North Carolina Sea Grant

October 30, 2017 | Danielle Costantini

ABOVE: Ghost forests, the name researchers have given these eerie looking dead forests, are visible along the Albemarle Sound in eastern North Carolina. Photo by Lindsey Smart

By Lindsey Smart

Lindsey Smart is a doctoral candidate in the Center for Geospatial Analytics within the College of Natural Resources at North Carolina State University. She received a North Carolina Sea Grant/Space Grant fellowship. She previously worked for the Albemarle-Pamlico National Estuary Partnership.

You’ve heard of haunted houses for Halloween — but what about ghost forests?

Far from being frighteningly fun, ghost forests are a growing problem along much of the East Coast.

Ghost forests, as scientists refer to them, provide a stark visual indicator of sea-level rise. Bare, pale trunks line areas where once healthy coastal forests thrived. These coastal forests just can’t keep pace with the encroaching saltwater that is creeping farther inland into the soil and surface waters of the coastal plain.

This combination of saltwater intrusion and forest retreat is transforming freshwater landscapes long before rising seas permanently inundate the land. Saltwater intrusion has been occurring since the end of the last ice age when the oceans began rising due to melting ice sheets many thousands of years ago. But it is the rate at which this phenomenon is taking place that has many scientists taking note.

Sea-level rise vulnerability of the Albemarle-Pamlico Peninsula in eastern North Carolina, based on elevation data. Animation courtesy of Lindsey Smart.

Sea-level rise is one more stressor on forests worldwide — forests that are already threatened by land clearing, fires, disease and invasive species. Overall, these combined changes are diminishing the ability of plants to fight climate change.

Plants are well known for their role in absorbing carbon dioxide. In the science arena, that is known as carbon storage or carbon sequestration. This important “ecosystem service” means that plants are providing clean air for humans and wildlife.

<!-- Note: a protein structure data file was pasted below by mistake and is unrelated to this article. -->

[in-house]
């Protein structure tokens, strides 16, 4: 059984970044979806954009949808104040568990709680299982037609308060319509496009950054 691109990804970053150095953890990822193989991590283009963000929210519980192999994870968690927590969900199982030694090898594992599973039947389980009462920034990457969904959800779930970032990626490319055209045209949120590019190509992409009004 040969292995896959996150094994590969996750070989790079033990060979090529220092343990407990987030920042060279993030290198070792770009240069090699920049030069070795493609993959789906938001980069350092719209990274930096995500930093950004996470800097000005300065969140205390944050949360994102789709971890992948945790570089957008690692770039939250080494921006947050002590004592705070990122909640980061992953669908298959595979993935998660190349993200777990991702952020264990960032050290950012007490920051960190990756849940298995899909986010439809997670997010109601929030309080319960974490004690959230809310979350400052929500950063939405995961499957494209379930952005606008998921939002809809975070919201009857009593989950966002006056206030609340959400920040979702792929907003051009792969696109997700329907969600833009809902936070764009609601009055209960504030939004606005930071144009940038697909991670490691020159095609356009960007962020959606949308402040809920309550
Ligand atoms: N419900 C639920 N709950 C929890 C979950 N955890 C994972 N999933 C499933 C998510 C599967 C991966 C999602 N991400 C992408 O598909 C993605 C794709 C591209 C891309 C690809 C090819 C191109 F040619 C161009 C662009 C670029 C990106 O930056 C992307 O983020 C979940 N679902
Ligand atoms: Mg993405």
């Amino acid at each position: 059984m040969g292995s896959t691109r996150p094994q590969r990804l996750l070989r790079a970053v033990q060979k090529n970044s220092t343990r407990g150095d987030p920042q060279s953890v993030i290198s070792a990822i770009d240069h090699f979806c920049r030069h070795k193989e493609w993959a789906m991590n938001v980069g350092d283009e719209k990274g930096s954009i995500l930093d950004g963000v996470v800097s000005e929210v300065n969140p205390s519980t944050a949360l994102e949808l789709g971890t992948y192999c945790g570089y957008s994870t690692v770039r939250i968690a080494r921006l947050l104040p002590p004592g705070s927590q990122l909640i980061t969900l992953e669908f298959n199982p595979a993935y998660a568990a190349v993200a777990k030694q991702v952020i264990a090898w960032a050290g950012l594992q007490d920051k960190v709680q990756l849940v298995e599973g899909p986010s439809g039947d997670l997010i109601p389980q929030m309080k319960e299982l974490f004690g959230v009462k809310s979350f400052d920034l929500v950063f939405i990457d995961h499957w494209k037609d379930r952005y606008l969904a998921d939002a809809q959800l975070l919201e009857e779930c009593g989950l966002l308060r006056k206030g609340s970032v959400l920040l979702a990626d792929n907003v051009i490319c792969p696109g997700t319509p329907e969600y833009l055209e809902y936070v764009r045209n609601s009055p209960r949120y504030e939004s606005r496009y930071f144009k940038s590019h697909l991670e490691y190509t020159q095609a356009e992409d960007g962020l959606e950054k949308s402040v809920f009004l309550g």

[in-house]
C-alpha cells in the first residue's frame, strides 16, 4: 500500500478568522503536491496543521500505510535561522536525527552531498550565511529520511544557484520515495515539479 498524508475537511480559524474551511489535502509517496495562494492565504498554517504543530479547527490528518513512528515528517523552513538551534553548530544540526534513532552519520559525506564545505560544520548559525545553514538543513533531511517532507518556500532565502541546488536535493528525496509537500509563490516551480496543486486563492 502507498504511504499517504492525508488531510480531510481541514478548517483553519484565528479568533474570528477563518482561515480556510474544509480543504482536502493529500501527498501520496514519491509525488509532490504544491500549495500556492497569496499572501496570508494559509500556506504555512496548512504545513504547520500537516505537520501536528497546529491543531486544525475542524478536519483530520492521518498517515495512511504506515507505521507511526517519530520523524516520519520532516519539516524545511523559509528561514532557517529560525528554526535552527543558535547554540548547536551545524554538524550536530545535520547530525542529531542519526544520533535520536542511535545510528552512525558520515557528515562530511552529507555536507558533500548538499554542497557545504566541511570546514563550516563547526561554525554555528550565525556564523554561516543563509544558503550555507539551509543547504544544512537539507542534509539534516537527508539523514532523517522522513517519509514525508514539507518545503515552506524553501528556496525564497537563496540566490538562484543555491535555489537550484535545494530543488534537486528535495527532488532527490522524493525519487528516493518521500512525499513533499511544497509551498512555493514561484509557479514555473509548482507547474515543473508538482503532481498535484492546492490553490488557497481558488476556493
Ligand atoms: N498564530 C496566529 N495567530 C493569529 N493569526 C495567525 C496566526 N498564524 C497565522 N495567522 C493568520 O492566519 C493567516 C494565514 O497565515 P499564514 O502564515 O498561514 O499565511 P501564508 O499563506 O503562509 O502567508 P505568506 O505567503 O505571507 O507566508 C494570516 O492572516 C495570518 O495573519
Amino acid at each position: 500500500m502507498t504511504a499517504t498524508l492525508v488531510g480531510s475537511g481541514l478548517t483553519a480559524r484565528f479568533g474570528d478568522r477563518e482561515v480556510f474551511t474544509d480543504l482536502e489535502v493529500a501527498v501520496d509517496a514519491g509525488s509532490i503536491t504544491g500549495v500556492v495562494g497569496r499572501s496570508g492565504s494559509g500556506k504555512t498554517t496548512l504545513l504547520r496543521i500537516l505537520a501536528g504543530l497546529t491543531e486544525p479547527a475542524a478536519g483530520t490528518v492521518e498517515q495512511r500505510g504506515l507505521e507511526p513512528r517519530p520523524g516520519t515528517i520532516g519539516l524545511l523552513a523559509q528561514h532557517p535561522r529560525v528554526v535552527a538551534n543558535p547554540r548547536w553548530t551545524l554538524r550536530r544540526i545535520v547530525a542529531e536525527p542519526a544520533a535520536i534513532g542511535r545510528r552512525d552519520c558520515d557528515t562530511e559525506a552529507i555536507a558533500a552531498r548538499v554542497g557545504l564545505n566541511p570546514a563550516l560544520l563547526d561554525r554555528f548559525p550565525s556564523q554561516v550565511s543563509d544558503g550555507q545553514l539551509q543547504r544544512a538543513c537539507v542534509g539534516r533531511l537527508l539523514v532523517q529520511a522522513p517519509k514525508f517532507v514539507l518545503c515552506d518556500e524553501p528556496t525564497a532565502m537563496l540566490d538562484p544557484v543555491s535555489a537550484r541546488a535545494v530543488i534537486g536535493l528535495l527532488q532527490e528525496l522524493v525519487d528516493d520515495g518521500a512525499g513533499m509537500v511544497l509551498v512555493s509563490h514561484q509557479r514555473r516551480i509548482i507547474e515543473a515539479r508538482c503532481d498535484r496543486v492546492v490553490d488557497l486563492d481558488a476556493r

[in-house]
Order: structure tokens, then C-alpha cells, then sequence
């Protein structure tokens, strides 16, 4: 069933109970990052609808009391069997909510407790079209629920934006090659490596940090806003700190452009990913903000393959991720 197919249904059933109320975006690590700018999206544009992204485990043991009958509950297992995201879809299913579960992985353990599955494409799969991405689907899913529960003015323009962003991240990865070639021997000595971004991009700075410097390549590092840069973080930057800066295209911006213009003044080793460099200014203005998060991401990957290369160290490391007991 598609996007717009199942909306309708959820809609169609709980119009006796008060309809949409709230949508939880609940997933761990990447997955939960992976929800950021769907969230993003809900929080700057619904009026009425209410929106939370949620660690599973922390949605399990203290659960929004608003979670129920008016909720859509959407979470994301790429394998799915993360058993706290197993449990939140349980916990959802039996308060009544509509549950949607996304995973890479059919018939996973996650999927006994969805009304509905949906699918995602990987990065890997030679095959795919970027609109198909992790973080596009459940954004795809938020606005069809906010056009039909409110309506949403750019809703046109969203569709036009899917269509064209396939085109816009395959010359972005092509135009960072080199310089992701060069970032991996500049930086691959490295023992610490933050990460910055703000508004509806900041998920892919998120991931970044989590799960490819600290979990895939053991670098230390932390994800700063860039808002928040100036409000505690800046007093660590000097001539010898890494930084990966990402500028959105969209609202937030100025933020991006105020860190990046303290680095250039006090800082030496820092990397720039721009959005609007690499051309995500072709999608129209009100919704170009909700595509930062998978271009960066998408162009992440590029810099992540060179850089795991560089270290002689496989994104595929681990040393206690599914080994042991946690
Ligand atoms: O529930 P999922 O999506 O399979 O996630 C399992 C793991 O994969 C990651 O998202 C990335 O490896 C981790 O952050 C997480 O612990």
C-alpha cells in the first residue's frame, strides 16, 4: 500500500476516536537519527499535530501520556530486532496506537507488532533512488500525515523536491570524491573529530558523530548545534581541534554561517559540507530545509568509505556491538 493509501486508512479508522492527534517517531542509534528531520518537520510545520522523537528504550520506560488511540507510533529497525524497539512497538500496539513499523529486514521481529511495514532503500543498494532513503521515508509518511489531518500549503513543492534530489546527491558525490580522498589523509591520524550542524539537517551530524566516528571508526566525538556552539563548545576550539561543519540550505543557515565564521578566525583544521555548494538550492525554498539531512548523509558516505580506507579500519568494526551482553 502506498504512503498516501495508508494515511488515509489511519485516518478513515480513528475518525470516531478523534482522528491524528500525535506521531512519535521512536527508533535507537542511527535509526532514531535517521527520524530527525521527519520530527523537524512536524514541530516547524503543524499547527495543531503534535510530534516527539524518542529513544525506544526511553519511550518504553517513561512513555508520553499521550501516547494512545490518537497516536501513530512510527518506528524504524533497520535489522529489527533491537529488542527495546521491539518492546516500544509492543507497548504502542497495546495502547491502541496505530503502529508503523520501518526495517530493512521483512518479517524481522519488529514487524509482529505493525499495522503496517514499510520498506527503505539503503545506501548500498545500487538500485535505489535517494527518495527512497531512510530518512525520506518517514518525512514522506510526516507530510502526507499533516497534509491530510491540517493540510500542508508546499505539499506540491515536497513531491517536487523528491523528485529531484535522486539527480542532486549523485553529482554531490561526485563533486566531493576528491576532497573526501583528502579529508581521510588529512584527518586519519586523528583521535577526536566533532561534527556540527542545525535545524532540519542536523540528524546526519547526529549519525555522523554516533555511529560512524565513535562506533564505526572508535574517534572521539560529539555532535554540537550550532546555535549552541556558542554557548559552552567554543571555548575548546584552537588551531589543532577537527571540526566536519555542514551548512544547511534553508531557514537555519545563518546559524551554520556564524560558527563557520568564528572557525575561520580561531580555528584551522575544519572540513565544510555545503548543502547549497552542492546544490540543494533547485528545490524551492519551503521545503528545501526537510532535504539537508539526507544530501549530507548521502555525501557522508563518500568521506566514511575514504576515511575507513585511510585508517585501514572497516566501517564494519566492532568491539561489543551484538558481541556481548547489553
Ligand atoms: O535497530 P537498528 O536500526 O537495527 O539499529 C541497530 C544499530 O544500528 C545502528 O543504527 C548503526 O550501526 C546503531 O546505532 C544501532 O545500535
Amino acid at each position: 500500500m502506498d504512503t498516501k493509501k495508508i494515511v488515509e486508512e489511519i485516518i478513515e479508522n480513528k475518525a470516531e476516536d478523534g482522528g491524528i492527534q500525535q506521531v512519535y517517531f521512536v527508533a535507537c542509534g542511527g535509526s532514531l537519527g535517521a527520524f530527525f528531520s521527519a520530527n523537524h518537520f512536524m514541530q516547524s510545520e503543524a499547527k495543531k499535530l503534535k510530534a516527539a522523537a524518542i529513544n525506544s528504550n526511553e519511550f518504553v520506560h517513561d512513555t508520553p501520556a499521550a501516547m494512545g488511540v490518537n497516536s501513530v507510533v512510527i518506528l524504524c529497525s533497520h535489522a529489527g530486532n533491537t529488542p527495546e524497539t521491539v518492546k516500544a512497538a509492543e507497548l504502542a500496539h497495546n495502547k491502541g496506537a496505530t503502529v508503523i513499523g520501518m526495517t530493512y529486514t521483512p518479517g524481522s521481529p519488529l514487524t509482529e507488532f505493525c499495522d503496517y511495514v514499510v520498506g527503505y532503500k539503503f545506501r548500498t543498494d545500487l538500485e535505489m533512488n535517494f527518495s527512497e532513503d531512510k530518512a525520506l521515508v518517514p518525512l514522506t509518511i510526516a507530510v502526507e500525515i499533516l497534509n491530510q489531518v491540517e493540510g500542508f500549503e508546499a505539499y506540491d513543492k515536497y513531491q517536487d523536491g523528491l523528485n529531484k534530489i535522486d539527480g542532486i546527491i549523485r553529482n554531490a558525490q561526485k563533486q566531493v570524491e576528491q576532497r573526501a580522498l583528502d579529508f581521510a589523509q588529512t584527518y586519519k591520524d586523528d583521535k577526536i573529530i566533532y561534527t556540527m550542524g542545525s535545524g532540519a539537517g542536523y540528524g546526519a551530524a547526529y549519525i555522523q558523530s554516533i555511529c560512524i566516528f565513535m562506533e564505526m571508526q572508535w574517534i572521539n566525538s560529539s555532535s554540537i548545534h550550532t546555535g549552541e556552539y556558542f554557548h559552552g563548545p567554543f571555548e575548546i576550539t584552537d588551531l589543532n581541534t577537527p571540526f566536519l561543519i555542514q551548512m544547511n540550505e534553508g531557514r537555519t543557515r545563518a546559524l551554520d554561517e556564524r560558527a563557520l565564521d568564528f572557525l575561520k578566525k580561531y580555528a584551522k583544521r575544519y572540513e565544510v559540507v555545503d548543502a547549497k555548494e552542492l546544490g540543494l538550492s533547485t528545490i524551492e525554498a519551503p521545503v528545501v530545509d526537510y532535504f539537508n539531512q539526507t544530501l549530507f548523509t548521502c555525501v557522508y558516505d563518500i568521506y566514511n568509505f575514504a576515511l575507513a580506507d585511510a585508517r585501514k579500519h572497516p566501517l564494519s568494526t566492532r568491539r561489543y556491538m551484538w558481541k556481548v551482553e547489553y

Sea level rise threatens the very ability of forests to provide all of these important benefits to both wildlife and humans. The reduction in carbon sequestration due to sea-level rise can exacerbate climate change and its negative impacts. Forest retreat also fragments — and in some cases even eliminates — important habitat for some wildlife species. It limits the ability of coastal forests to serve as buffers from storms and storm surge. With the loss of these forests, interior areas can be exposed during large storm events that were previously protected.

Aboveground storage potential in 2001, 2014 and the overall change for the study time period. Note the forest loss along the area perimeter — likely resulting from saltwater intrusion. Courtesy of Lindsey Smart.

Ghost forests can be seen along the Albemarle-Pamlico peninsula in rural eastern North Carolina. An interdisciplinary team from NC State University’s College of Natural Resources, of which I am a member, is tackling a number of issues related to saltwater intrusion and its impacts. We refer to ourselves as the SALT team, for Salinization: Adaptive Capacity Building for Land-use and Tourism Development.

Our applied research seeks solutions to critical land and water issues. One of the main goals is to outline potential solutions that local communities may adopt to cope with problems associated with saltwater intrusion. As part of this project, my research is looking to better understand mutually beneficial ways that humans and wildlife can adapt to these changing coastal landscapes.

Learn more about my research funded by a North Carolina Sea Grant/ Space Grant Fellowship in the upcoming Holiday 2017 issue of Coastwatch magazine.


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